I have been writing on this blog for less than a month I think, and I am afraid I have already said too many times that I love autumn and that I love butternut squash. So I’ll just skip this bit and move to my love for spices. (Also I know that this is the second recipe with squash I am posting and I hope I am not boring you to death, but I promise that this tastes different from the other one).
So, spices. First of all, when I moved to London I was over the moon because the spices I struggled to find in Italy (like, finding harissa was already a wow experience where I lived during my PhD) were readily available. Especially in Shepherd’s Bush Market, which is one of my favorite places on the whole planet – this is not an hyperbole – there is little shop called Moon shop where they have all sorts of spices and powders and legumes and cereals and different types of coconut oils and I love it. Second, the other meaning of spice: hot food. I like it a lot. I come from a part of Italy where chilies are rarely used, so I found out that I was capable of eating a good amount of spice only in my very late 20s, a few years ago, when I was at this aperitivo with friends in a place where the only vegan friendly things they had were crisps and this spicy pickled mini peppers. The crisps were assaulted by others, so I just started eating these pickles and I think I hate 17 before thinking it might have not been the best way to satiate my hunger. My now husband asked me whether I was okay, since those peppers usually have the effect of “ripping your mouth to pieces” if you ate more than a couple. So that’s how I found out I could dare. And after experimenting with chilli oils and similar things, I tried Sichuan cuisine when I moved here – I tried the plates with the triple chillies drawing and I loved how the Sichuan pepper anesthetised your mouth to allow it to accept more spice.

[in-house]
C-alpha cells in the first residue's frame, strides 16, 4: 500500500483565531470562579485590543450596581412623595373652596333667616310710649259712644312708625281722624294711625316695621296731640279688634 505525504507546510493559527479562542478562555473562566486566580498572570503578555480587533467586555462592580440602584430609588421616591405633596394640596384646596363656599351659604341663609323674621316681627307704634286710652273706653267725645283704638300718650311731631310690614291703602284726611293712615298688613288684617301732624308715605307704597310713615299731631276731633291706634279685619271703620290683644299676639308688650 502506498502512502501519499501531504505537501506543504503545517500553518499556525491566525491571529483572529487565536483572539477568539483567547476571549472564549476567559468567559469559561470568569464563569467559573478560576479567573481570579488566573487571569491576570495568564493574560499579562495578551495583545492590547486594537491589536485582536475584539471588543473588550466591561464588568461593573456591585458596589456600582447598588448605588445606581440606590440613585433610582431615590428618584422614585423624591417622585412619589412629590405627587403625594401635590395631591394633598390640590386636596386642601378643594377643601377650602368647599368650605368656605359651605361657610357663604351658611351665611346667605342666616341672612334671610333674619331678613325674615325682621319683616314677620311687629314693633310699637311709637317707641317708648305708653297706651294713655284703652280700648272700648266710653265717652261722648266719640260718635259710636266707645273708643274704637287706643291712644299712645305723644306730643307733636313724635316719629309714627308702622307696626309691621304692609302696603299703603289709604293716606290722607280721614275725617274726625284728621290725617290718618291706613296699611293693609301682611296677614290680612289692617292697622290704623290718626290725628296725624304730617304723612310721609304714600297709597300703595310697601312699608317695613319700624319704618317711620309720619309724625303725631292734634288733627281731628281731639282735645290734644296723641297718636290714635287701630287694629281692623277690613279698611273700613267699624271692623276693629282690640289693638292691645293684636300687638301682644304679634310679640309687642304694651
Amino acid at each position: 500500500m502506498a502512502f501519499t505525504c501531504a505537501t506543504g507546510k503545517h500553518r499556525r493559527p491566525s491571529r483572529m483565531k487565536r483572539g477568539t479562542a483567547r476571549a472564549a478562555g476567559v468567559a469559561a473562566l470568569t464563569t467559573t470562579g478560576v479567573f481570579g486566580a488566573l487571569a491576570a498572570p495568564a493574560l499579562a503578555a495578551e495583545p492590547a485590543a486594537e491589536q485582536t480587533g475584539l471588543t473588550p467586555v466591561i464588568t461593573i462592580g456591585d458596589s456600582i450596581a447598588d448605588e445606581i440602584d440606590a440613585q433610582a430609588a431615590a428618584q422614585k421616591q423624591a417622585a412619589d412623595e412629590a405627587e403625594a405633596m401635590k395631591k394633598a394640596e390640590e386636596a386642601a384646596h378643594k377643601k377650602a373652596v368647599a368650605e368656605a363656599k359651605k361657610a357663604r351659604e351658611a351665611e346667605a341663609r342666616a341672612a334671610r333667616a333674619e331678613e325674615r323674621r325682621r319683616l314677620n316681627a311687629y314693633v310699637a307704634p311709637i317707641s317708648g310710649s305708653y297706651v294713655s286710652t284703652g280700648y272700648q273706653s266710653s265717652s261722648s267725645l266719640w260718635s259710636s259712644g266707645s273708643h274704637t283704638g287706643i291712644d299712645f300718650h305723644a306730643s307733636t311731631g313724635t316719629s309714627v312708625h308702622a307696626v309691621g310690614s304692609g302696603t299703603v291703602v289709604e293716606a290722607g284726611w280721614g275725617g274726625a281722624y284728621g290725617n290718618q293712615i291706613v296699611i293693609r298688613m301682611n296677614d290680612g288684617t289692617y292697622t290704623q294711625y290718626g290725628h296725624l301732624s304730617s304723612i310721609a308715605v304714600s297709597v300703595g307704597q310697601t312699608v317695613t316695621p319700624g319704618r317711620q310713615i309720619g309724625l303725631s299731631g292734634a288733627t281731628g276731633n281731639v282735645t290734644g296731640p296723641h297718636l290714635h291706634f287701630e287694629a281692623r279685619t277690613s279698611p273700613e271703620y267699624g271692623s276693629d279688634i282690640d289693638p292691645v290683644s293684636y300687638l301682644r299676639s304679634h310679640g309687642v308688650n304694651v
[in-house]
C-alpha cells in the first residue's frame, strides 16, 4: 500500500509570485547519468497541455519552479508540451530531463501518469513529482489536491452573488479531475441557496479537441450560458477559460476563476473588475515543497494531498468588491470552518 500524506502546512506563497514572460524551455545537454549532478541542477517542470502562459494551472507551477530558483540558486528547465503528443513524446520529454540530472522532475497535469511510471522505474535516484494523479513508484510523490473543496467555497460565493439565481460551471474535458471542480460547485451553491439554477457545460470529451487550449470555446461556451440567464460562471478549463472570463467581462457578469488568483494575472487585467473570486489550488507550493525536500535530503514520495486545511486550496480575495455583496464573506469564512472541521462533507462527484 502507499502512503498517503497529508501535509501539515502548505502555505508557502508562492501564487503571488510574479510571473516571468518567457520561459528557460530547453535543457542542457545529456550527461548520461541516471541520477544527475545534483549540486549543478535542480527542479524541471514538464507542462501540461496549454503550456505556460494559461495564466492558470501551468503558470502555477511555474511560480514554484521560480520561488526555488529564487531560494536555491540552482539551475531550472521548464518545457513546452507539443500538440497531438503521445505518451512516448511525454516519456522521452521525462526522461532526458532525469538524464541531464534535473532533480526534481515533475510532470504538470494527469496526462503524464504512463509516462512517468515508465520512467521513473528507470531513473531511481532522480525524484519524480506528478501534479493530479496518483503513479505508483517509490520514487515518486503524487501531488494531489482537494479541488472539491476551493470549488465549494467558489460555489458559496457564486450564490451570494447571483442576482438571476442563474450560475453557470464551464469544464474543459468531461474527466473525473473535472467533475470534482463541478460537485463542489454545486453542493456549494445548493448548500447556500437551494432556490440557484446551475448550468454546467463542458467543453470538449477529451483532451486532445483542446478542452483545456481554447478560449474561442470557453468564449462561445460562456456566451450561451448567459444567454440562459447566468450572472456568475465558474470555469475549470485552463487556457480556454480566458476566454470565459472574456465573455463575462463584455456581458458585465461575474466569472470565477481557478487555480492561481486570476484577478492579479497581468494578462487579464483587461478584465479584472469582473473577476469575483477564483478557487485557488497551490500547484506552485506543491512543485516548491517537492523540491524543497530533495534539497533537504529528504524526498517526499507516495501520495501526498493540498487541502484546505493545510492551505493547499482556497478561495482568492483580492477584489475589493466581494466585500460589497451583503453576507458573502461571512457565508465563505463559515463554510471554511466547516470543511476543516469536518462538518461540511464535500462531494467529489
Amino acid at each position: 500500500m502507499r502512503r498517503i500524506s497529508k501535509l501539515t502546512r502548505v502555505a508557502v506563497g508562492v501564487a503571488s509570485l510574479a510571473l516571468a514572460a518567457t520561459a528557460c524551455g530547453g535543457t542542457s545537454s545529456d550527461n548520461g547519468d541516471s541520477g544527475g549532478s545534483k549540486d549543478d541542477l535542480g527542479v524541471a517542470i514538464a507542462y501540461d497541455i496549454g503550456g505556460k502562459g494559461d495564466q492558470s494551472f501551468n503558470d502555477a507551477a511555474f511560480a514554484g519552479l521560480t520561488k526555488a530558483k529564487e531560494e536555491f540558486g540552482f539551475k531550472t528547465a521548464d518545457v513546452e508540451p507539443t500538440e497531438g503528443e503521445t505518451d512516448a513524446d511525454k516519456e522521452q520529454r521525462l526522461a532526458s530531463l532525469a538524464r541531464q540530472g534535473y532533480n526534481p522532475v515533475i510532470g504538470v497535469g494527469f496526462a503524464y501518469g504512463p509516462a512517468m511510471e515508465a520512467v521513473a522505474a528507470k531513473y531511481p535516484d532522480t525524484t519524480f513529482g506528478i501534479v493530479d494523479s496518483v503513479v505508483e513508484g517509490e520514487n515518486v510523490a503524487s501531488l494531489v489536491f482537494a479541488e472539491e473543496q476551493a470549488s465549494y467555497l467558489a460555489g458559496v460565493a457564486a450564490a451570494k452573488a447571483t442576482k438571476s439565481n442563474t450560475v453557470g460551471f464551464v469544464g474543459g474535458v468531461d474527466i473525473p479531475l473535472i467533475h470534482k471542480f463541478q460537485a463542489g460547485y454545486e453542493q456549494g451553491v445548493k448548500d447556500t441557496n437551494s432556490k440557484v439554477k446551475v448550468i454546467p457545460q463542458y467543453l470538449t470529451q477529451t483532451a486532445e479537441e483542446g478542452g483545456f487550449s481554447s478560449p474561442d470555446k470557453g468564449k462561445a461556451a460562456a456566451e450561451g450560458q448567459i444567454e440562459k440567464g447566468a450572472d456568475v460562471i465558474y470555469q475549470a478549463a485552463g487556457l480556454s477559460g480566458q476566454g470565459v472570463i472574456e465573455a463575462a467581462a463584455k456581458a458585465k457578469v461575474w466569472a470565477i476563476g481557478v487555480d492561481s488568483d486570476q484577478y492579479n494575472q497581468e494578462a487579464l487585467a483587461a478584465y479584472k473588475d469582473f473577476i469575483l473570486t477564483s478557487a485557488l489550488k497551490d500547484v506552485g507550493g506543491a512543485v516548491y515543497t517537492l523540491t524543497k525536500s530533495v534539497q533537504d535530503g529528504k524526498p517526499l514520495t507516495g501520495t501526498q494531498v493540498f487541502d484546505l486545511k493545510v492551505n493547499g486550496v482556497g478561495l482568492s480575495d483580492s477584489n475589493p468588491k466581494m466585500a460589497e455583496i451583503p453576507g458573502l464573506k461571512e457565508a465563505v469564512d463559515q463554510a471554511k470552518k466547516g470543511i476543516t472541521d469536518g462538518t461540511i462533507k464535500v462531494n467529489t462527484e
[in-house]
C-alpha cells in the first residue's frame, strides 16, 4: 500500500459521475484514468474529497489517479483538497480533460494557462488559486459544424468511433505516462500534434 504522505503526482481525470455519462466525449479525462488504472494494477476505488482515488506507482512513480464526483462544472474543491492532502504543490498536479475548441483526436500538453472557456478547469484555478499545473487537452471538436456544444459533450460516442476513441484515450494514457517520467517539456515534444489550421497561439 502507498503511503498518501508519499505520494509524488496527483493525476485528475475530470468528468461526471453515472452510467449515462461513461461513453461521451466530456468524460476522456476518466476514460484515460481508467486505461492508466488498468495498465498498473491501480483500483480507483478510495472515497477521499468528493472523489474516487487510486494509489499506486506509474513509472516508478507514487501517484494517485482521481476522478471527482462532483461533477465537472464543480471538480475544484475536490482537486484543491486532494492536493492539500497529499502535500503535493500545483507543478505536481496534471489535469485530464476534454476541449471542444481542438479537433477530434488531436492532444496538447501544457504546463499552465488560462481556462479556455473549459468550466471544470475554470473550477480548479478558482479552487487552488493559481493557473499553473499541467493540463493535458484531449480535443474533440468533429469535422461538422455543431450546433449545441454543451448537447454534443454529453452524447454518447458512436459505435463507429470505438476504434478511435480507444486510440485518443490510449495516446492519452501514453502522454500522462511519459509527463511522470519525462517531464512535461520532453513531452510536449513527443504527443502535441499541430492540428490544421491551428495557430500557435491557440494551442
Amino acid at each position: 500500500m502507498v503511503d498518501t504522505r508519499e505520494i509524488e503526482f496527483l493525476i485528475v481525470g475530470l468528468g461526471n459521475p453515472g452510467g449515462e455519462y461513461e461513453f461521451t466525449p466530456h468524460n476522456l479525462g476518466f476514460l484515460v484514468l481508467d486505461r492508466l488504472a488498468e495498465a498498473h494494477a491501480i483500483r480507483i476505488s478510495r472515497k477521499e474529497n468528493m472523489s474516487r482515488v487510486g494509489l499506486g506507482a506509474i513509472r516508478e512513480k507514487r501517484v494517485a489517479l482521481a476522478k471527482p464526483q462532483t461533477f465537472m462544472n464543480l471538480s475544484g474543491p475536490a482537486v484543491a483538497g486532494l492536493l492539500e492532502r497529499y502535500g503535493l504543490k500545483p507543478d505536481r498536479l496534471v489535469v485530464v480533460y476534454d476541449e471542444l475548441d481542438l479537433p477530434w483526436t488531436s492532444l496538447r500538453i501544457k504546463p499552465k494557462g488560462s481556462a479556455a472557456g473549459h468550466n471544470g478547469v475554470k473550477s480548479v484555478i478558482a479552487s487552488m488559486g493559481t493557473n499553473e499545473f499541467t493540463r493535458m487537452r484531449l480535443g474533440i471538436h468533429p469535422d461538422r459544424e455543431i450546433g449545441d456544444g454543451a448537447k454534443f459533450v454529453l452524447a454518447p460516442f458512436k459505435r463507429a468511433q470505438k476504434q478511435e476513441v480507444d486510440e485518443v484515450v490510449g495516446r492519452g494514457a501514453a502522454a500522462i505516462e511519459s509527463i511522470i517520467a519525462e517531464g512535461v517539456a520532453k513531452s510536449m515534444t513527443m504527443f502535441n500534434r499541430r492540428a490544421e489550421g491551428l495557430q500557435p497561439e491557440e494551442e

That being said, this pie is not too spicy – there is one bird eye chilli only in it and when you taste the filling on its own you feel a lovely heat, but when you taste a slice of the pie, the heat is still there but much less pungent because of the crust and the addition of the feta/tofu. However, I feel that adventurous palates could go as far as adding 2 bird eye chillies and be happy with it – not more because it’s a pie and I don’t think it is the type of dish that should be in the spicy Olympics.
Okay, recipe! This is vegan but you can substitute the veg feta/smoked tofu with regular sheep/goat feta if you prefer that.
(for a 22 cm diameter tin)
For the shortcrust pastry
1 tsp salt
90g cold water
Mix flour, salt and butter, cubed, until you reach a consistency of breadcrumbs. Pour in the cold water and mix well, until the dough comes together and easily forms a ball.
Let rest 1h in the fridge and then roll it out half of the dough in the tin, buttered, floured and covered with parchment paper. Freeze for 30 minutes. Roll out the rest in a sheet and freeze for 30 minutes.
Preheat the oven at 180 C and when ready to bake, blind bake the crust in the tin for 20 minutes.
In the meantime, remove the rest of the dough from the freezer and start cutting out your leaves and stripes of dough to be braided. Prepare your decorations and put in the fridge until ready to use.
For the filling
1 tsp mustard seeds
1 tsp ground caraway
1 tsp cardamom pods crushed
10 curry leaves (dried)
2 tbsp of vegetable oil
1 tsp Salt and pepper
1 small onion
1 garlic clove
1 bird eye chilly
350g butternut squash
1 small potato
Veg stock/miso stock 400 ml
200g vegan feta/smoked tofu
Pan fry with the oil the spices for a few emanates, then add the small onion and let coat in spices. Add a garlic clove finely chopped and one bird eye chilly, and finally add 350g squash cubed, 1 parsnip cubed and a small potato. Sweat them and cover with vegetable stock or a miso stock (enough to cover ~400 ml).
Let dry and cool down. Then mash and add the feta/”feta”/smoked tofu in the end.
When the crust is baked, pour in the filling. If the crust is too tall for the filling, use a sharp knife to carefully lower it. When you are happy with the filling to crust ratio, start covering the pie with the braids and the leaves in a pattern that you like. Finish baking for 25-30 more minutes (this varies depending on the oven): the pie will be baked when the crust will be nicely browned.
Let cool a bit and then slice it and enjoy 🙂